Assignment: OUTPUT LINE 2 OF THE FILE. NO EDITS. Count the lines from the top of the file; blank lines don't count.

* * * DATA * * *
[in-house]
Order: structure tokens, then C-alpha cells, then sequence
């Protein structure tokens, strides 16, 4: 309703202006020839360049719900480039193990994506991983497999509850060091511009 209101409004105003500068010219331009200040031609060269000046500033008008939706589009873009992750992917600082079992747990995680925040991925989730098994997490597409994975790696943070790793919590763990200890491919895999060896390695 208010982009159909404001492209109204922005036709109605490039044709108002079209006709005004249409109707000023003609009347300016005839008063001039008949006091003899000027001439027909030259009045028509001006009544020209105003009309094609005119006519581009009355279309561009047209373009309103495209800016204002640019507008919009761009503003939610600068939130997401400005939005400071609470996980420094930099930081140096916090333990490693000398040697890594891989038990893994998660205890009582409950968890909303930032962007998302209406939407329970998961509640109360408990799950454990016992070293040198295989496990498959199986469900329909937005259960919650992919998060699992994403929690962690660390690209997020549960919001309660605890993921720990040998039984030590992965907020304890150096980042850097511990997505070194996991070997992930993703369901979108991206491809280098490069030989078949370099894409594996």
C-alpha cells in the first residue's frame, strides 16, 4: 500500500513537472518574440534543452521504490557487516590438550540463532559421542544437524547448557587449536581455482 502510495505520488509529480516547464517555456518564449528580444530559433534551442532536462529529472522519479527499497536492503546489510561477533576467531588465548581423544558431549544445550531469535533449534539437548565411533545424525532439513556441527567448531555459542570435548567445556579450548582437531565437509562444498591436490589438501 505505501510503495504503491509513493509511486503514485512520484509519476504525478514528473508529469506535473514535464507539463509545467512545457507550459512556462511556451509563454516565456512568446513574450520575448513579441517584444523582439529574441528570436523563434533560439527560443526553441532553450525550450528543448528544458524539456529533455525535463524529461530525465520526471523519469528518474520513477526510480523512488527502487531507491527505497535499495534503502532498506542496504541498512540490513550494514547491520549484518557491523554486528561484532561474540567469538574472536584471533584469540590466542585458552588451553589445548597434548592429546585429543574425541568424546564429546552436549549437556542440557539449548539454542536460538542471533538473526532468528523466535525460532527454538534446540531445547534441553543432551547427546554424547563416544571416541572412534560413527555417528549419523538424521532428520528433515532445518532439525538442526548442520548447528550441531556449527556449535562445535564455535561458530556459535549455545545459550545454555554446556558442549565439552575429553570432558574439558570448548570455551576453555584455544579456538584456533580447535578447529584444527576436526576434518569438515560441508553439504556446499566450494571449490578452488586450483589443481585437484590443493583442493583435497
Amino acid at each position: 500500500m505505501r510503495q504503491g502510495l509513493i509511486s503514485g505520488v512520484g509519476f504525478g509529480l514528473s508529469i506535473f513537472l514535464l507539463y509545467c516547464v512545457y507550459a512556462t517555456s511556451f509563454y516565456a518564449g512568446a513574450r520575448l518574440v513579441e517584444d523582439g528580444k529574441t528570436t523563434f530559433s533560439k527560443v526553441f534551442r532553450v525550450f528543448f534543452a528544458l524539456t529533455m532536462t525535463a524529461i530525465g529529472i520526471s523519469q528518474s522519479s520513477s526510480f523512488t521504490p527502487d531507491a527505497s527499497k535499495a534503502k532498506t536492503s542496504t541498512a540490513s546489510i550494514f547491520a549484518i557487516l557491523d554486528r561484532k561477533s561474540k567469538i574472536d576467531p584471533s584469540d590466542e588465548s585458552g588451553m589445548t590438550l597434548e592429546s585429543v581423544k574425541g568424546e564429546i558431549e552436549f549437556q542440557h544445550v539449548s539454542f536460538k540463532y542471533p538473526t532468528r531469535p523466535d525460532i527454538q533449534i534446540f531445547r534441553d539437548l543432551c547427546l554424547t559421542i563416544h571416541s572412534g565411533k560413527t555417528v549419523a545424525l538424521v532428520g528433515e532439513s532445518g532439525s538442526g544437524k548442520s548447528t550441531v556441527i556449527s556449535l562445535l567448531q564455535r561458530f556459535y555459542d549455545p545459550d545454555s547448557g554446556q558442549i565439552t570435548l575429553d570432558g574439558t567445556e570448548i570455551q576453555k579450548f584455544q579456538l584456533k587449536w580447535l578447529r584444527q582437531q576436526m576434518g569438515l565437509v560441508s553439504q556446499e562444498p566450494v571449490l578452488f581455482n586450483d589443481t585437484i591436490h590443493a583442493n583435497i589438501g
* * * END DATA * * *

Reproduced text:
Order: structure tokens, then C-alpha cells, then sequence